Falcon 9 boosts dozens of sats, including two that will test a new way of conducting business in space

Loft Orbital touts alternative to customized sats

Among the 88 satellites launched from Florida moments ago atop a SpaceX Falcon 9 rocket are two that will test the business plan of Loft Orbital, a San Francisco startup, that wants to shift at least some space operators away from the conventional practice of customizing satellites for specific purposes, such as imaging or communications.

The washing machine-sized satellites are the first for Loft, which has begun leasing room on its Payload Hubs, box-shaped adapters one of which will be installed on each satellite with cables to connect a device, such as a customer’s camera or communications terminal, to a flight control computer.

Each Payload Hub launched today carries five payloads for customers who paid undisclosed sums. Among the payloads are a visible light camera whose images will be processed by onboard artificial-intelligence software in a test of technology for the Defense Advanced Research Project Agency’s planned Blackjack constellation, which will demonstrate a high-speed autonomous network in low-Earth orbit for communications and missile warning, among other purposes.

The satellites, called Yet Another Mission-2 and Yet another Mission-3, are meant to demonstrate this plug-and-play architecture as an option for those seeking to lower their operating costs. Loft scrapped plans to launch YAM-1, mission that would not have involved paying customers.

In the business model, Loft purchases standard satellite buses from vendors and installs a Payload Hub on each. It also books each satellite’s ride to orbit, and operates the spacecraft including the Payload Hub which serves as the spacecraft’s “brain,” controlling the payloads and the data from them, the company says.

Loft wants the experience for its customers to be as simple as air travel. “You can just use something without having to go ahead and design and buy the piece of hardware, just like how you can hop on a flight and get a ticket on a flight as opposed to having to design or buy an airplane,” said Pierre-Damien Vaujour, the co-founder and CEO of Loft, in a pre-launch interview.

Bolting a Payload Hub to a satellite and hooking up and testing the payloads takes about two days, compared to the months of work that would be required to customize each bus, he said.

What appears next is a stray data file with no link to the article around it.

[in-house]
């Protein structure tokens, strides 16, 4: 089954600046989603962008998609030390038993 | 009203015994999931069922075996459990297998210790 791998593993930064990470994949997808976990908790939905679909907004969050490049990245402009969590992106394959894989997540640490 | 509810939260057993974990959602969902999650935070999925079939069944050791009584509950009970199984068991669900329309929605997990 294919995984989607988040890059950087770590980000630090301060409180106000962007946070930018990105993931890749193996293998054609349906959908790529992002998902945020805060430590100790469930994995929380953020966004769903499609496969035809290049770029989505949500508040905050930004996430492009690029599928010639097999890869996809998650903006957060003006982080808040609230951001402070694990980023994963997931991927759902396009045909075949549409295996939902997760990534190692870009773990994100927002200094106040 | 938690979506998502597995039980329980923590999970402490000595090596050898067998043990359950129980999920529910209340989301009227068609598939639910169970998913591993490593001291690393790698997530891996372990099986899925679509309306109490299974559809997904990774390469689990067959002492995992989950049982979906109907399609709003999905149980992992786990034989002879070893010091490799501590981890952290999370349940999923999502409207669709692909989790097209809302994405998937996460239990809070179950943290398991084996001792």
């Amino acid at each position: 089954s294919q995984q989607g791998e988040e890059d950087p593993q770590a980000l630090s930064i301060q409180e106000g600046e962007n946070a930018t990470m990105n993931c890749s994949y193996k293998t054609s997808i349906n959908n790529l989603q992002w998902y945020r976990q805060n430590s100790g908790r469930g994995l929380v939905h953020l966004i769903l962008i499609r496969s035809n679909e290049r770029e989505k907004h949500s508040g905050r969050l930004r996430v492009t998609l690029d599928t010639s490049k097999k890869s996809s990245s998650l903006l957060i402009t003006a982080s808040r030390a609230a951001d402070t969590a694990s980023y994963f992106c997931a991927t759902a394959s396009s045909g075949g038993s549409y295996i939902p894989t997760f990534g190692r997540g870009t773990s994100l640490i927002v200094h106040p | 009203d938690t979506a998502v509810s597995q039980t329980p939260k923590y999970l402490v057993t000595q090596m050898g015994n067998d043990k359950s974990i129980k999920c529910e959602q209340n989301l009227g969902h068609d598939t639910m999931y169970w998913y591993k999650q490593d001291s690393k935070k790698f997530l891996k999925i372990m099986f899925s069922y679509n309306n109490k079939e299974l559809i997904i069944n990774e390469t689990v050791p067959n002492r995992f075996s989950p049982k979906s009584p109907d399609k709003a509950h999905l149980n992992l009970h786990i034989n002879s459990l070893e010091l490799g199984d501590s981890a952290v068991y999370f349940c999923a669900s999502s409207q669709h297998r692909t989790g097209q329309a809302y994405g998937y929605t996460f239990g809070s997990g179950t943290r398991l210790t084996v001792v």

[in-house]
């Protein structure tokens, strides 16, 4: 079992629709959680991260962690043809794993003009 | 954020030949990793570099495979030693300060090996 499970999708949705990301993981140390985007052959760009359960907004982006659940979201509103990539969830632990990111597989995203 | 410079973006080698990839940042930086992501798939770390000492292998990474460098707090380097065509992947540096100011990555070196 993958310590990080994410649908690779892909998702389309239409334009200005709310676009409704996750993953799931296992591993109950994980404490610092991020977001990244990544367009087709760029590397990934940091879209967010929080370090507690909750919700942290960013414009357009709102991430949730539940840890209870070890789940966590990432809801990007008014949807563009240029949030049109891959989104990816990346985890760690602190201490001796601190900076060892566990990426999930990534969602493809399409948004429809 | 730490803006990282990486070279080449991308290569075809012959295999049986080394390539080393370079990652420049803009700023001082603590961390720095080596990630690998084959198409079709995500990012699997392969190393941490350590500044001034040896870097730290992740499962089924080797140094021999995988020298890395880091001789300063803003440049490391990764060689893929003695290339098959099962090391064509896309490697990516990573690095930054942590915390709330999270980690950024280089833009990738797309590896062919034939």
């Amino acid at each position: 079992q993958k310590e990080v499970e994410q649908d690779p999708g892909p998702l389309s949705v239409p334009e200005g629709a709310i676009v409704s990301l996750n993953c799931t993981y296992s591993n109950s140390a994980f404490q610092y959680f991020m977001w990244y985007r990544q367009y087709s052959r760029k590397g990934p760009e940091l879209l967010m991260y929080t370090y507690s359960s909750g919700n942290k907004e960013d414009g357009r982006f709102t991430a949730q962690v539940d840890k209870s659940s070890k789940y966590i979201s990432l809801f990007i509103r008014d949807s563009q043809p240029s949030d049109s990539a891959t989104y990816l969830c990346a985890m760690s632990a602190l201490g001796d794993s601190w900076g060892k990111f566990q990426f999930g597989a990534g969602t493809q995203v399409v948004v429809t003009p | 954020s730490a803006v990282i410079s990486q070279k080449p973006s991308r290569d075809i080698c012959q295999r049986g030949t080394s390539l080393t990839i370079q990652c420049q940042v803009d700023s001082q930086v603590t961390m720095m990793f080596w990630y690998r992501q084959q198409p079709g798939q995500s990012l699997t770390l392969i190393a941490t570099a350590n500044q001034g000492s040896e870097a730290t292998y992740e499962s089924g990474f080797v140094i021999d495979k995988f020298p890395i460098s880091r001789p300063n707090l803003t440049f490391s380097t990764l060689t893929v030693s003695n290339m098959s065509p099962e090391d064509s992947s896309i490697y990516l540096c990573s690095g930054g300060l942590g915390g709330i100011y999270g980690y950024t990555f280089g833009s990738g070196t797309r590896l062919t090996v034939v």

The way things work conventionally today, most cost “comes from the customization of the platform and not the performance or the reliability,” he said . “To put things in perspective, if you were to buy one satellite, it’d maybe cost you $50 million, and if you buy a carbon copy of that satellite, it goes to 2 [million dollars]. The actual cost of customization is 90% of the cost of the satellite itself.”

The launch of YAM-2 and YAM-3 and the other satellites was bumped twice, most recently on Tuesday when an aircraft flew too close to Cape Canaveral Space Force Station during the countdown.

The launch was SpaceX’s second Transporter rideshare flight. The YAM satellites, still attached to the Falcon 9 second stage, were due to ride to a 550-kilometer sun-synchronous orbit about an hour after liftoff. The satellites will then be released to their destination orbits. That’s when Loft flight controllers will begin commissioning the YAM satellites via Cockpit, the company’s flight control software. Loft customers also have access to a version of Cockpit via an online dashboard that shows the status of their payload and includes a link to upload commands.

If the payload were a camera, for instance, the customer “can request the satellite to slew, move in one direction or another to do exactly what they want to do. They can set all the parameters in the spacecraft and all the parameters.”

Loft deconflicts the competing needs of customers flying payloads on the same satellite via service agreements signed beforehand. The Cockpit software autonomously sorts tasks into the most efficient order, Vajour said.

Starting in 2022, Loft plans to launch at least one satellite every three months, depending on how quickly satellite buses are produced. Loft purchased the YAM-2 spacecraft Blue Canyon Technologies in Colorado and the YAM-3 bus from LeoStella of Washington, and has selected both companies to deliver buses for upcoming missions.

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A spacecraft with solar panels and various instruments, partially wrapped in gold foil, is situated in a lab environment.
Loft's YAM-3 satellite consists of a Payload Hub, covered in pink insulation, and a LeoStella-built bus. Credit: Loft Orbital

Falcon 9 boosts dozens of sats, including two that will test a new way of conducting business in space